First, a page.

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Intelligent baggage handling: lightening the load with AI

Published on  15 May by Matthys Serfontein , President, Air Travel Solutions, SITA
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Baggage handling is a gargantuan and complex task for both airlines and airports. With the International Air Transport Association (IATA) predicting that 7.8 billion passengers will take to the skies by 2036, this is going to put an enormous strain on baggage systems. Technology, including artificial intelligence (AI), promises to provide an effective solution.

Driving down mishandling figures

Improvements in technology and operational processes have already cut the industry’s mishandled baggage costs by nearly 50% from $4.22 to $2.3 billion in just a decade. But every lost bag makes for a disillusioned customer, so this figure needs to come down even further.

IATA’s Resolution 753 will generate an enormous amount of rich data that will help drive the next generation of baggage handling technology. AI, for example, has the capability to track bags from the point the passenger checks in all the way to their destination without any human intervention.

Smart solutions: RFID

RFID technology is already improving baggage handling. RFID tags can be easily embedded into bag tags and track baggage on their journey in real time.

The tags emit radio waves that can be swiftly and efficiently read via a RFID scanner, putting an end to the problem of unreadable or hidden baggage tags. Take an RFID scanning conveyor belt. It can be programmed to ensure that baggage isn’t loaded onto the wrong flight.

Delta Air Lines says RFID technology has given it a 99.9% accuracy rate in the US. Following its success stateside, Delta recently confirmed it is rolling out RFID baggage tagging at Heathrow airport in the UK together with airports in France and the Netherlands.

The Fly Delta app keeps travelers informed of their baggage’s movements in real-time. Travelers can also find out which carousel they should pick their baggage up from when they reach their destination.

Taking it a step further: AI

AI can take this a step further, ensuring passengers’ baggage is handled as smoothly as possible. Delta Air Lines is already piloting AI and face recognition for automated, self-service bag check-in kiosks.

AI can help in other areas as well. Hong Kong International Airport (HKIA) has been working with the Chinese University of Hong Kong to make baggage trolley shortages a thing of the past. It has come up with an AI powered real time baggage trolley supply system to eliminate the need for manual checking of trolley availability.

In the future, AI-powered video analytics will be able to follow the journey of baggage containers from the airplane to the baggage processing hall, giving passengers an accurate estimate of when their bags will be delivered.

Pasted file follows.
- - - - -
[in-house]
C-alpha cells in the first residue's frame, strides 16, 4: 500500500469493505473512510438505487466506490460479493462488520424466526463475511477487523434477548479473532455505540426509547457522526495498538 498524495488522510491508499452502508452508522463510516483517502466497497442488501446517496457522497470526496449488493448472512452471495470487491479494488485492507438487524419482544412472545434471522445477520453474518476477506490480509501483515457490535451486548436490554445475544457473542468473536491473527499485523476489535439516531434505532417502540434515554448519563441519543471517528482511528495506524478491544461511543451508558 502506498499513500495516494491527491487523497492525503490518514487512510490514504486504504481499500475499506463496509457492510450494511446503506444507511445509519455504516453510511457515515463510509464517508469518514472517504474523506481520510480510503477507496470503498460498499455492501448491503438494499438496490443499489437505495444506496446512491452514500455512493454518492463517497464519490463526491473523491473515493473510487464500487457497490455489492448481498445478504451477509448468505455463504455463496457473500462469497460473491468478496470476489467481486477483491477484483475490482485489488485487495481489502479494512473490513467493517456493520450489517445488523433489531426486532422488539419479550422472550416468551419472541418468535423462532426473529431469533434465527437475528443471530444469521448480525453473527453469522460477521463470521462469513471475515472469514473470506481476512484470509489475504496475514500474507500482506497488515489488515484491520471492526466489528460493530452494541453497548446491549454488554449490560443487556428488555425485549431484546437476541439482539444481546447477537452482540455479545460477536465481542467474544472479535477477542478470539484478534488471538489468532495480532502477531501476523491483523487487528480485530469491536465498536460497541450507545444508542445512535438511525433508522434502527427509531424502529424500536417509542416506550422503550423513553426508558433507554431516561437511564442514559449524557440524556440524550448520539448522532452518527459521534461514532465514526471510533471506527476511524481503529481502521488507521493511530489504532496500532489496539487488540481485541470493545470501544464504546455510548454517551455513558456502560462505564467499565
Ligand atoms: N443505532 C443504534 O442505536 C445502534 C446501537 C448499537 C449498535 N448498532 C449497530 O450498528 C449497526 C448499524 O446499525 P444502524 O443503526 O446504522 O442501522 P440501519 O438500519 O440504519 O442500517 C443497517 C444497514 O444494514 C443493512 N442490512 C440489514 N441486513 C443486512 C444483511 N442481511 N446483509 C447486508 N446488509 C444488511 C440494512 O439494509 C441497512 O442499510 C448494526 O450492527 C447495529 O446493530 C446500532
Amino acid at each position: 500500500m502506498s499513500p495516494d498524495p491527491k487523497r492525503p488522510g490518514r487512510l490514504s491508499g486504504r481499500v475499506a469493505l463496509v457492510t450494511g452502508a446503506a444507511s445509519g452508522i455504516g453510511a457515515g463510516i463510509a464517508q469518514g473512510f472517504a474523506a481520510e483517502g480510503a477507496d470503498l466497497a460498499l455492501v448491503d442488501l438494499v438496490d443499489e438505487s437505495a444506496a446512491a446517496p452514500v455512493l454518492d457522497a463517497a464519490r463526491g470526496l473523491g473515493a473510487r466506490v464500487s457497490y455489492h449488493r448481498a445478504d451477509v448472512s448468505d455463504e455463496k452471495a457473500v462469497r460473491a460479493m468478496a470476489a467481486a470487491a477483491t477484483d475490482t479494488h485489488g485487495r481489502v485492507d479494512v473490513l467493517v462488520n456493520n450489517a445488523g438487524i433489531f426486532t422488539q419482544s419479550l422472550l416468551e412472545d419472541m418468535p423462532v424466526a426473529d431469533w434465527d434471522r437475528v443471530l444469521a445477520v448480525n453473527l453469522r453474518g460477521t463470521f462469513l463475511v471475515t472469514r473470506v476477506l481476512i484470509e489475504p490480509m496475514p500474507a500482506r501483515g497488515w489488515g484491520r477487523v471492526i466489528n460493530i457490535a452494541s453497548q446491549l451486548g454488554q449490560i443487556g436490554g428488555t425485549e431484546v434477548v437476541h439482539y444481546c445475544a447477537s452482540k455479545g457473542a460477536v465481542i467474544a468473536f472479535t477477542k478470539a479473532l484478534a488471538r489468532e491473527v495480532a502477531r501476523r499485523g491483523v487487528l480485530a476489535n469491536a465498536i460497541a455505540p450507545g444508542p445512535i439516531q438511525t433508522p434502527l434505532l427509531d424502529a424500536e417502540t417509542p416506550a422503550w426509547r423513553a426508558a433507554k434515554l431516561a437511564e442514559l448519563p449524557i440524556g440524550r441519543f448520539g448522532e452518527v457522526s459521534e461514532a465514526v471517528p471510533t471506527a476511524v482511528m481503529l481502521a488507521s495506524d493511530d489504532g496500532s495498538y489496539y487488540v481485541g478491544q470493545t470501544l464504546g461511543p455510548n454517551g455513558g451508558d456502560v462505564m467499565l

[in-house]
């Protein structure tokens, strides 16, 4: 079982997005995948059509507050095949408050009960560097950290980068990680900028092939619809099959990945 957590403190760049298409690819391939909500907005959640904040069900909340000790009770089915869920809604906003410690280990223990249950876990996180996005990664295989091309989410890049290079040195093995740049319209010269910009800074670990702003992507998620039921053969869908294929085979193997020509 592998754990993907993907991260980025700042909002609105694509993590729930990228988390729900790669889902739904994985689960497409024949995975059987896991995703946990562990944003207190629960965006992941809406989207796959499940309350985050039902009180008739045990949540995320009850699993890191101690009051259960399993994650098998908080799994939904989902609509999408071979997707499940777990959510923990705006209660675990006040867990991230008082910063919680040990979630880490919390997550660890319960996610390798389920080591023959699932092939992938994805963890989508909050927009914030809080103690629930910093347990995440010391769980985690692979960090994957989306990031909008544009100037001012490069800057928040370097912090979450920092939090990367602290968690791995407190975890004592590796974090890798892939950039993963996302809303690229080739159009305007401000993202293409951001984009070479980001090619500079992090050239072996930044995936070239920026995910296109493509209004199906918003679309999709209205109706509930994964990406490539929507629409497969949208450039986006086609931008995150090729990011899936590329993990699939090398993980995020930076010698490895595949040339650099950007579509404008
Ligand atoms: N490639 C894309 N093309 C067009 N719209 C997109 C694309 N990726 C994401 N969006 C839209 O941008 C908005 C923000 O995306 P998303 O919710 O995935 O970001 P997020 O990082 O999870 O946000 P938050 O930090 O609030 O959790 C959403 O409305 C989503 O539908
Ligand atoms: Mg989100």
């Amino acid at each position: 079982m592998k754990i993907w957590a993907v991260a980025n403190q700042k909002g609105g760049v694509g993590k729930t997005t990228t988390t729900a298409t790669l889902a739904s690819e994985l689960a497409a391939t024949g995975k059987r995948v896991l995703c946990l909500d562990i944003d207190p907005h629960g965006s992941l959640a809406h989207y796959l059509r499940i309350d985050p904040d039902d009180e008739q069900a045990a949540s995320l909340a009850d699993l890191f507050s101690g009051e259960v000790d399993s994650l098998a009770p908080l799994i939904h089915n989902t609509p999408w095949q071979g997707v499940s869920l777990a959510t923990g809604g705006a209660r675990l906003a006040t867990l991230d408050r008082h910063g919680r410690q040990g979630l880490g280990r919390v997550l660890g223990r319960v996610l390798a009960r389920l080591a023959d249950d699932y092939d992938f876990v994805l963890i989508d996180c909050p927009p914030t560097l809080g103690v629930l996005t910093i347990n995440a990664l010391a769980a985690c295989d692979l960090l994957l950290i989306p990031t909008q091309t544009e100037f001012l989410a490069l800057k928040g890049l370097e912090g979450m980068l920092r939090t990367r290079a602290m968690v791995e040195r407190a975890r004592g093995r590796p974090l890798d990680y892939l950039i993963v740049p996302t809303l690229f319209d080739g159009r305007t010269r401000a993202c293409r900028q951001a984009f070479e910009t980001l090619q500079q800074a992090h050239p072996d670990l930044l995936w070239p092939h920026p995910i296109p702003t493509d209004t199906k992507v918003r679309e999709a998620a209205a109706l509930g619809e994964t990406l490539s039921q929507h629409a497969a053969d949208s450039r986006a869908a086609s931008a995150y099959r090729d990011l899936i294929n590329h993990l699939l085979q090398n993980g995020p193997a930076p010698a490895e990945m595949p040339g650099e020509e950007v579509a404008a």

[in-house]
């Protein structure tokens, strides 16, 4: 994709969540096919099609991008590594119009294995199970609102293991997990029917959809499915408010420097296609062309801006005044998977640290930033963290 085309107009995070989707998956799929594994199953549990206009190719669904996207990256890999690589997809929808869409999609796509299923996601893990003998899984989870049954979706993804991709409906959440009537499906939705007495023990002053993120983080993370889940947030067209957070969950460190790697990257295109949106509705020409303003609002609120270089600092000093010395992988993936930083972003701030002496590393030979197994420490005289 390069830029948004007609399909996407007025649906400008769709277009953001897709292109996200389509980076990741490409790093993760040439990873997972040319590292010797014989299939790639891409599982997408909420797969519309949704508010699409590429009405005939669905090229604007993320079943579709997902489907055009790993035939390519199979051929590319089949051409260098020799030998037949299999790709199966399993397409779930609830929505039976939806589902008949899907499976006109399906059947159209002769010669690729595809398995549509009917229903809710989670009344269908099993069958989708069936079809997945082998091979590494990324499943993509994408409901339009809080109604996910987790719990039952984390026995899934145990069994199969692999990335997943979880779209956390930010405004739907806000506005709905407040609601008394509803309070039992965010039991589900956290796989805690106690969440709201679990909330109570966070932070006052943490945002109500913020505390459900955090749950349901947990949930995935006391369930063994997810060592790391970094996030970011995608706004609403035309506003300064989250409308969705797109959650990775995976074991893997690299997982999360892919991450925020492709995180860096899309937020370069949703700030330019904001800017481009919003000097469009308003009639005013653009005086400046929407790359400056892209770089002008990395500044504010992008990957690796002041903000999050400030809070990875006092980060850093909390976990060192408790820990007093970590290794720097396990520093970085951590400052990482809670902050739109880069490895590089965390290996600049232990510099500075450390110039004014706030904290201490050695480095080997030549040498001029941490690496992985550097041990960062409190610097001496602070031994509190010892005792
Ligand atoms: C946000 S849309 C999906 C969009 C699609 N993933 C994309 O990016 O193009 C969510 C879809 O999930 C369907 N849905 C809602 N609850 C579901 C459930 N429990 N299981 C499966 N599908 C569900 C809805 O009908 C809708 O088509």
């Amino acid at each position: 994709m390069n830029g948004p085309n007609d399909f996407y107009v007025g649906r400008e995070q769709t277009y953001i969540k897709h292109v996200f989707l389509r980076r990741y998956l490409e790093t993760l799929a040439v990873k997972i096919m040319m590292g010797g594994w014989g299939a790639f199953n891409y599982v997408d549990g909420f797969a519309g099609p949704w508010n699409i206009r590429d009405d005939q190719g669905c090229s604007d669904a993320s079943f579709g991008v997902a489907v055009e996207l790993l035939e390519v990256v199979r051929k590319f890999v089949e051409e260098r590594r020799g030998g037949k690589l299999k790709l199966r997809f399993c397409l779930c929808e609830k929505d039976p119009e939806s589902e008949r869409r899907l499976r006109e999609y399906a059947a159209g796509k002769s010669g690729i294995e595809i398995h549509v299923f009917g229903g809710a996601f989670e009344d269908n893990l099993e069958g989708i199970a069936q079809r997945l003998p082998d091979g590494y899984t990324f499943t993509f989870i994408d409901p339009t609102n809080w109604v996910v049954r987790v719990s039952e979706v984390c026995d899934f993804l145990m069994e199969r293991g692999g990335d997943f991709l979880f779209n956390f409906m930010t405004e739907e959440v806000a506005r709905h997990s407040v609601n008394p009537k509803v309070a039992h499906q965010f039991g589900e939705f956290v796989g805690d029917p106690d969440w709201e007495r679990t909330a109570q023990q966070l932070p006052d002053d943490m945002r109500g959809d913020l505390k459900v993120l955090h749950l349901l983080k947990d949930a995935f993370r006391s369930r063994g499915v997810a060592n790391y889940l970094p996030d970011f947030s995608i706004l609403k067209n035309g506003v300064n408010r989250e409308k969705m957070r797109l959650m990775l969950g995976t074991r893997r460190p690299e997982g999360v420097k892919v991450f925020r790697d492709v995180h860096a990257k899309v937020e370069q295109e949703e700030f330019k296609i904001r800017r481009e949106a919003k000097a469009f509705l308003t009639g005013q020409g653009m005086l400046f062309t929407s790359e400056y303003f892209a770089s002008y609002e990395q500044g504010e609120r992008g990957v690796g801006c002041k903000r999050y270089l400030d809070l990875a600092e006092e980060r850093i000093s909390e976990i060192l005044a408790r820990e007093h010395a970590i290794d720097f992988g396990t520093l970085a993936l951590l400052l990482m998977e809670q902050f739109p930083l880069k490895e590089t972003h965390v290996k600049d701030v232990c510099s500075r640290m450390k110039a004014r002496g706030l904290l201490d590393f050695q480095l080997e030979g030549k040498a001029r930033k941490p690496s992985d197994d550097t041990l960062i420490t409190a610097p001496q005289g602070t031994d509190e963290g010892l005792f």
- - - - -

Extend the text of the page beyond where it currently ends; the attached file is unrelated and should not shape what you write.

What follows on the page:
It will provide airports and airlines valuable insight into which routes are most complex for baggage handling and to speed up decision making and increase efficiencies, were problems to occur.

A lead from logistics

Passengers see the way their baggage is handled as a major factor in how they judge airlines and airport quality. With competition increasing in the airline industry, there is significant pressure to continuously improve the process.

The industry can learn much from the value of AI in improving operations by looking at initiatives in the supply chain and logistics industries, where the technology is spreading fast.

For example, DHL is injecting AI into its Resiliance360 supply chain risk management platform to give its customers an early warning sign if there are problems such as strike action. It can then identify any parts of the supply chain that may be at risk. DHL continuously monitors some 8 million sources online and social media to harvest information for this intelligence.

Its competitor Fedex is working on an app for Alexa to streamline the shipping process. And global supply chain specialist CEVA Logistics claims its supply chain now moves 90% faster, thanks to the cognitive capabilities in IBM Watson. It gives the company deep visibility along with real-time contextual search for the lifecycle of every transaction.

An intelligent future for bag tracking

Technology is already changing the baggage handling experience as RFID tagging shows. Building a complete analytical infrastructure will of course take time and will require collaboration between stakeholders.

Over the next decade, however, we will see AI truly transform the business of baggage handling, enabling airports and airlines to provide secure, customized baggage handling services for passengers.

For more

Read SITA's blog, ‘New baggage rules and IT promise to end lost luggage‘.
Discover our new White Paper, ‘Intelligent tracking, a baggage management revolution’.
Download the 2018 Baggage Report.

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Comments

  • Published on22 January 2019 01:17 PM by Peter Jones
    I am the Chairman of Planeweighs Limited. We are weight and balance engineers licenced by the CAA. We provide W&B reports to all the major airlines operating in the UK and many in Europe and Scandinavia. Our weight reports are required by the airlines prior to take off. We are currently working on a project to provide weight information for the hold baggage, cabin baggage and passenger weights.This is required for fuel load calculations and CO2 calculations. It would be usefull to know if the collection of these weights can be incorporated into the new baggage check-in systems. peter.jones@planeweighs.com
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